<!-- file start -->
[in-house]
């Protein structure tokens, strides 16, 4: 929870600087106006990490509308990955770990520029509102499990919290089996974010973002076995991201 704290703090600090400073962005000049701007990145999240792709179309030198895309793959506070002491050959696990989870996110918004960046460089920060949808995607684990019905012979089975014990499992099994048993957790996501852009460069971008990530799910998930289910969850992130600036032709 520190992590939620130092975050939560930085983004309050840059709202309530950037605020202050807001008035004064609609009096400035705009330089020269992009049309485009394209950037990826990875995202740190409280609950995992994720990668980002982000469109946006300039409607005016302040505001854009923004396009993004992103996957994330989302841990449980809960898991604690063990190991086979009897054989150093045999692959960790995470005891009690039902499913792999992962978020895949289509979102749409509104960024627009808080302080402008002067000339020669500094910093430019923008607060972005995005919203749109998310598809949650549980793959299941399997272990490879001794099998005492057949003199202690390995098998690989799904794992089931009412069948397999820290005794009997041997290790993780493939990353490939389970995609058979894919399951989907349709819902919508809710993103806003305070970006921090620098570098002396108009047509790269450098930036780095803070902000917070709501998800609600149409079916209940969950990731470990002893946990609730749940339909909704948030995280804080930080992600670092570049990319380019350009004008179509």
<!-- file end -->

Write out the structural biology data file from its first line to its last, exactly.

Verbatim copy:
[in-house]
């Protein structure tokens, strides 16, 4: 929870600087106006990490509308990955770990520029509102499990919290089996974010973002076995991201 704290703090600090400073962005000049701007990145999240792709179309030198895309793959506070002491050959696990989870996110918004960046460089920060949808995607684990019905012979089975014990499992099994048993957790996501852009460069971008990530799910998930289910969850992130600036032709 520190992590939620130092975050939560930085983004309050840059709202309530950037605020202050807001008035004064609609009096400035705009330089020269992009049309485009394209950037990826990875995202740190409280609950995992994720990668980002982000469109946006300039409607005016302040505001854009923004396009993004992103996957994330989302841990449980809960898991604690063990190991086979009897054989150093045999692959960790995470005891009690039902499913792999992962978020895949289509979102749409509104960024627009808080302080402008002067000339020669500094910093430019923008607060972005995005919203749109998310598809949650549980793959299941399997272990490879001794099998005492057949003199202690390995098998690989799904794992089931009412069948397999820290005794009997041997290790993780493939990353490939389970995609058979894919399951989907349709819902919508809710993103806003305070970006921090620098570098002396108009047509790269450098930036780095803070902000917070709501998800609600149409079916209940969950990731470990002893946990609730749940339909909704948030995280804080930080992600670092570049990319380019350009004008179509």